Meditation for a Mindful Existence


Lovingkindness or compassion

Taking the time to pay careful attention to our experience opens our hearts to loving ourselves genuinely for who we are, with all our foibles and imperfections. When we undertake spiritual practice based on a motivation to learn to love both ourselves and others, we can befriend ourselves no matter what we might be experiencing inside.

Devoting some time to meditation is in itself an act of caring for ourselves. If we are primarily accustomed to taking care of others, this is a bold move. We discover that our own renewal transforms how we relate to the people in our lives. The calm and openness we develop through meditation enables us to see others more clearly and lovingly. We might become more inclined to step forward and deepen our connection to someone, to let go of past hurts more easily, or to offer a friendly gesture to someone we might have ignored before. Through meditation, loving ourselves becomes the gateway to loving others.

How do I do it?

Meditation instructions usually sound simple, but following and accomplishing them often proves challenging. Meditation reveals how all the elements of our experience change continually. It is natural in meditation to go through many ups and downs, to encounter both new delights and newly awakened conflicts from the subconscious mind.

Sometimes you will tap into a wellspring of peace. Other times you might feel waves of sleepiness, boredom, anxiety, anger or sadness. Images may arise, old songs might replay, long-buried memories sometimes surface. Instead of feeling discouraged if you end up with sleepiness when you wanted peacefulness, remember that the core components of meditation are concentration, awareness and lovingkindness. We can practice these no matter what we are experiencing. Success in meditation is measured not in terms of whatever may be happening to us, but rather how we are relating to what is happening.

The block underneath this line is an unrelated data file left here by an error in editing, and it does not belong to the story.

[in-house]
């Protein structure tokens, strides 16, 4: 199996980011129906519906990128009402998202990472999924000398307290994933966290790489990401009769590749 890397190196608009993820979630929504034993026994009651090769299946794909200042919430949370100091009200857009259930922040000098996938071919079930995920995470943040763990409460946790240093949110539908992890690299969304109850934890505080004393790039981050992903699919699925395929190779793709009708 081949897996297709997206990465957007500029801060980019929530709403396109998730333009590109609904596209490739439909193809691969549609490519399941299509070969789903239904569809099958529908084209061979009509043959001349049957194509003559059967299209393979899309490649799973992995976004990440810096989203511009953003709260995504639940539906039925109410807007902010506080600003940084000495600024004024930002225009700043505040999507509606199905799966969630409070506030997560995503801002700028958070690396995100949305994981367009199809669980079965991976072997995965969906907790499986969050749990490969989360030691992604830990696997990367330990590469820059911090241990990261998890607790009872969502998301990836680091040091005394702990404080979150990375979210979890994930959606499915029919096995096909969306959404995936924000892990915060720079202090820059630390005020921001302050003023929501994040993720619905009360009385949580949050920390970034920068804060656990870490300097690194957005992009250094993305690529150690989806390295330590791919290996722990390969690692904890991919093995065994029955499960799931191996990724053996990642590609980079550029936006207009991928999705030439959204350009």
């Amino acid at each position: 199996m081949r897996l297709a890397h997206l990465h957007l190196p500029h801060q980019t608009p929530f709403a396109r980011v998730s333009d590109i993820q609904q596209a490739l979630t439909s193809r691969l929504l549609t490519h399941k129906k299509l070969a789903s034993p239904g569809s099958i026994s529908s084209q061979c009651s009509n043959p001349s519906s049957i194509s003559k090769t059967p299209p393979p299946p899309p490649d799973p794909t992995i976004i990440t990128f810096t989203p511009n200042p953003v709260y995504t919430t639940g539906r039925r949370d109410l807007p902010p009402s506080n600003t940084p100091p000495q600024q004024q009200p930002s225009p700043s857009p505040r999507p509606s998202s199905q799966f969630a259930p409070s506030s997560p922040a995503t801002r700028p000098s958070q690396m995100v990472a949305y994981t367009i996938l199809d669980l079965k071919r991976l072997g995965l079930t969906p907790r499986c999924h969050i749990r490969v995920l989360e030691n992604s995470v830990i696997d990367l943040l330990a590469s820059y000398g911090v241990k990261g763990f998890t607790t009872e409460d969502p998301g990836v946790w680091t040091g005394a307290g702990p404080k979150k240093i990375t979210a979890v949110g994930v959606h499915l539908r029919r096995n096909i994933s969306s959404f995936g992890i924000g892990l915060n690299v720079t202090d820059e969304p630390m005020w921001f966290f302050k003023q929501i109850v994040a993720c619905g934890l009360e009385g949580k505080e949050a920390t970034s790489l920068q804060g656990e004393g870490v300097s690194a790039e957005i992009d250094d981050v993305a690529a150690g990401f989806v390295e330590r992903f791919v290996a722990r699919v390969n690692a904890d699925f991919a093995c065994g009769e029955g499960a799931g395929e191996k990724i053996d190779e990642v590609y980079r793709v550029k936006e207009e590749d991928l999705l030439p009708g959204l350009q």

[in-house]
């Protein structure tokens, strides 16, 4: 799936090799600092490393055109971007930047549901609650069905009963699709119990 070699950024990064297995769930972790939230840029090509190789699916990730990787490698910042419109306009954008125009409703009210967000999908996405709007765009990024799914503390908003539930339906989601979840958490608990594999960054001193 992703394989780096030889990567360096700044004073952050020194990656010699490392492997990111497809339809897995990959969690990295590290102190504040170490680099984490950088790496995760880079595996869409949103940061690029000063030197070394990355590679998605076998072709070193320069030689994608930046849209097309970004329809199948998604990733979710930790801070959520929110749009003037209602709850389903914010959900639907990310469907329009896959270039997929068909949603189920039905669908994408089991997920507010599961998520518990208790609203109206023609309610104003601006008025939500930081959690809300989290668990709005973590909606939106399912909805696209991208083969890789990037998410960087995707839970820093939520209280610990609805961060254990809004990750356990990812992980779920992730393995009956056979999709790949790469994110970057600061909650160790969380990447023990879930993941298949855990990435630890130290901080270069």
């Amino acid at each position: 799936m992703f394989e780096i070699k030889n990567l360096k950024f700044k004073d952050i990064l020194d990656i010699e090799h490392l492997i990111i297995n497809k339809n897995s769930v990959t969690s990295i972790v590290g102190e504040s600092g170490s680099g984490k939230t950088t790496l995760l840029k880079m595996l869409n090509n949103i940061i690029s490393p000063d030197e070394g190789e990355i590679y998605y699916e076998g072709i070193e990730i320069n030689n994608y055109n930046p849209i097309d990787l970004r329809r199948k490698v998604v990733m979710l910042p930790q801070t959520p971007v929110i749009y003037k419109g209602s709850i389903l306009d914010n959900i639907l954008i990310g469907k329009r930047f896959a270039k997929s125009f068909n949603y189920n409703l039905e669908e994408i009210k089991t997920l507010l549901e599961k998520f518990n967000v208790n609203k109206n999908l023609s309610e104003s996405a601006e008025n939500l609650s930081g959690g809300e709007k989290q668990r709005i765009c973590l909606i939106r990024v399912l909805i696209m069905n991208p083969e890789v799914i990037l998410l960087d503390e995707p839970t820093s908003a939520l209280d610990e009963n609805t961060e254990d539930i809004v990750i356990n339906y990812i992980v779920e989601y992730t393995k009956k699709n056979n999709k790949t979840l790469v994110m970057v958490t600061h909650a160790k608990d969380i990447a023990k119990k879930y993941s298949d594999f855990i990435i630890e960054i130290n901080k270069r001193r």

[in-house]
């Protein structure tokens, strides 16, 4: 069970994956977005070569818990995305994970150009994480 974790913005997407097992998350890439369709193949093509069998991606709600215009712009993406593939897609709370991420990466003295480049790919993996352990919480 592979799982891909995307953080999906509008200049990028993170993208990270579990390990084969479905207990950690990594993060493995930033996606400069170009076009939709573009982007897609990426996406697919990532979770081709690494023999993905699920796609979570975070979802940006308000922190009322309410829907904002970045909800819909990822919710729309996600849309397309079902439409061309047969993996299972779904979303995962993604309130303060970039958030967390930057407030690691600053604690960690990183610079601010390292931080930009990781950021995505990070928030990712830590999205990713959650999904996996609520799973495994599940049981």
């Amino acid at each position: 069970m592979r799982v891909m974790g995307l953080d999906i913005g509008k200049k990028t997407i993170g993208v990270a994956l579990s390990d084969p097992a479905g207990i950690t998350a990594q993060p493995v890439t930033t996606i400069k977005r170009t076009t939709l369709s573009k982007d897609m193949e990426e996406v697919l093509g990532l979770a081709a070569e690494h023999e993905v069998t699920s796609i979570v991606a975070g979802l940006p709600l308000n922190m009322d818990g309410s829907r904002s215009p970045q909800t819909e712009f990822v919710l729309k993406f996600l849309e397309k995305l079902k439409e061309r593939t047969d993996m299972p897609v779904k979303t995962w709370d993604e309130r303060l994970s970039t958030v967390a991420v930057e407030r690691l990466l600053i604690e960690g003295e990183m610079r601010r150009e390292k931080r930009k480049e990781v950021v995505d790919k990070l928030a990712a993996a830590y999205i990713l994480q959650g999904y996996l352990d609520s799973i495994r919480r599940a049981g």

Here’s how you can begin:

Sit comfortably, with your back erect, without being strained or overarched. It’s fine to sit in a chair or on an arrangement of cushions on the floor. If necessary, you can also lie down. Close your eyes if you feel at ease doing that, or keep them slightly open, without staring or fixing your gaze. Take a few deep breaths, feeling the breath as it enters your nostrils, fills your chest and abdomen, and releases. Then allow the breath to become natural, without forcing it or controlling it. Let your attention rest on the feeling of the natural breath, one breath at a time.

You may find a place where you feel your breath most distinctly: at the nostrils, or the rising/falling motion of your chest or abdomen. If there is a particular place, you can rest your attention there. If you wish, you can silently, very gently, repeat words like “in” “out” to support the awareness of the breath, or perhaps a word meaningful to you, like “peace,” or “love.”

If your mind wanders, don’t be concerned. Notice whatever has captured your attention, let go of the thought or feeling, and return to the awareness of the breath. In this way, meditation teaches us gentleness and an ability to forgive our mistakes in life more easily and to go on.

At the end of your meditation period, lovingly acknowledge those you feel connected to—your family or your community, maybe the whole planet. This forms the bridge between our inner work and our resolve to act with more awareness and love in our daily lives.


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